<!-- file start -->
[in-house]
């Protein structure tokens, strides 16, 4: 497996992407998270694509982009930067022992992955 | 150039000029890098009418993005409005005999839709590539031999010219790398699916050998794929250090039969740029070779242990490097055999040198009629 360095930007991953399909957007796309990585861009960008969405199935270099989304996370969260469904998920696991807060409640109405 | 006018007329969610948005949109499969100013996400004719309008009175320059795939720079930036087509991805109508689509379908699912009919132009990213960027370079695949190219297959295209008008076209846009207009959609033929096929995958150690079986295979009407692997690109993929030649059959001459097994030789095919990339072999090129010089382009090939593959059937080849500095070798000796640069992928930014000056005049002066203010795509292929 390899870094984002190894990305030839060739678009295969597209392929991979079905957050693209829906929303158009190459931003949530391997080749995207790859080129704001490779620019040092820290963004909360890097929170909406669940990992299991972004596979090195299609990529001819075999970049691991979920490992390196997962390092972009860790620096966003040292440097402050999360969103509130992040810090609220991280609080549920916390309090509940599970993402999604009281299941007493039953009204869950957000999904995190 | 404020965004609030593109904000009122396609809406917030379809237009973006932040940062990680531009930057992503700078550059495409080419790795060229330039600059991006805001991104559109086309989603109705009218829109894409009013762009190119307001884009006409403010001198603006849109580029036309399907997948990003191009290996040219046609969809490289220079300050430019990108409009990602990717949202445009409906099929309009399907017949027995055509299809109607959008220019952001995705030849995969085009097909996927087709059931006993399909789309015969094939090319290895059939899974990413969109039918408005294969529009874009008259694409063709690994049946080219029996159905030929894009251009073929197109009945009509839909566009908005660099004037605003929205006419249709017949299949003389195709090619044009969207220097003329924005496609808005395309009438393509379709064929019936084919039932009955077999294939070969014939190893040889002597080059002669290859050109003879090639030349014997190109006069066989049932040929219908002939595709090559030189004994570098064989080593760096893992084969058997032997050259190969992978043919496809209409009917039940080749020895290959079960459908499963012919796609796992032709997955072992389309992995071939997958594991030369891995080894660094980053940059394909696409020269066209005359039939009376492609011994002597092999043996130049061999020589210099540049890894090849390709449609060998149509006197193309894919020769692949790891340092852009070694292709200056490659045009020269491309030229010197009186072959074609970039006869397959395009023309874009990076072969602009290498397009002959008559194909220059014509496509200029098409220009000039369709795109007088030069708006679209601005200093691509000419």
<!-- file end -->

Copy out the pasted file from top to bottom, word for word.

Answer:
[in-house]
């Protein structure tokens, strides 16, 4: 497996992407998270694509982009930067022992992955 | 150039000029890098009418993005409005005999839709590539031999010219790398699916050998794929250090039969740029070779242990490097055999040198009629 360095930007991953399909957007796309990585861009960008969405199935270099989304996370969260469904998920696991807060409640109405 | 006018007329969610948005949109499969100013996400004719309008009175320059795939720079930036087509991805109508689509379908699912009919132009990213960027370079695949190219297959295209008008076209846009207009959609033929096929995958150690079986295979009407692997690109993929030649059959001459097994030789095919990339072999090129010089382009090939593959059937080849500095070798000796640069992928930014000056005049002066203010795509292929 390899870094984002190894990305030839060739678009295969597209392929991979079905957050693209829906929303158009190459931003949530391997080749995207790859080129704001490779620019040092820290963004909360890097929170909406669940990992299991972004596979090195299609990529001819075999970049691991979920490992390196997962390092972009860790620096966003040292440097402050999360969103509130992040810090609220991280609080549920916390309090509940599970993402999604009281299941007493039953009204869950957000999904995190 | 404020965004609030593109904000009122396609809406917030379809237009973006932040940062990680531009930057992503700078550059495409080419790795060229330039600059991006805001991104559109086309989603109705009218829109894409009013762009190119307001884009006409403010001198603006849109580029036309399907997948990003191009290996040219046609969809490289220079300050430019990108409009990602990717949202445009409906099929309009399907017949027995055509299809109607959008220019952001995705030849995969085009097909996927087709059931006993399909789309015969094939090319290895059939899974990413969109039918408005294969529009874009008259694409063709690994049946080219029996159905030929894009251009073929197109009945009509839909566009908005660099004037605003929205006419249709017949299949003389195709090619044009969207220097003329924005496609808005395309009438393509379709064929019936084919039932009955077999294939070969014939190893040889002597080059002669290859050109003879090639030349014997190109006069066989049932040929219908002939595709090559030189004994570098064989080593760096893992084969058997032997050259190969992978043919496809209409009917039940080749020895290959079960459908499963012919796609796992032709997955072992389309992995071939997958594991030369891995080894660094980053940059394909696409020269066209005359039939009376492609011994002597092999043996130049061999020589210099540049890894090849390709449609060998149509006197193309894919020769692949790891340092852009070694292709200056490659045009020269491309030229010197009186072959074609970039006869397959395009023309874009990076072969602009290498397009002959008559194909220059014509496509200029098409220009000039369709795109007088030069708006679209601005200093691509000419």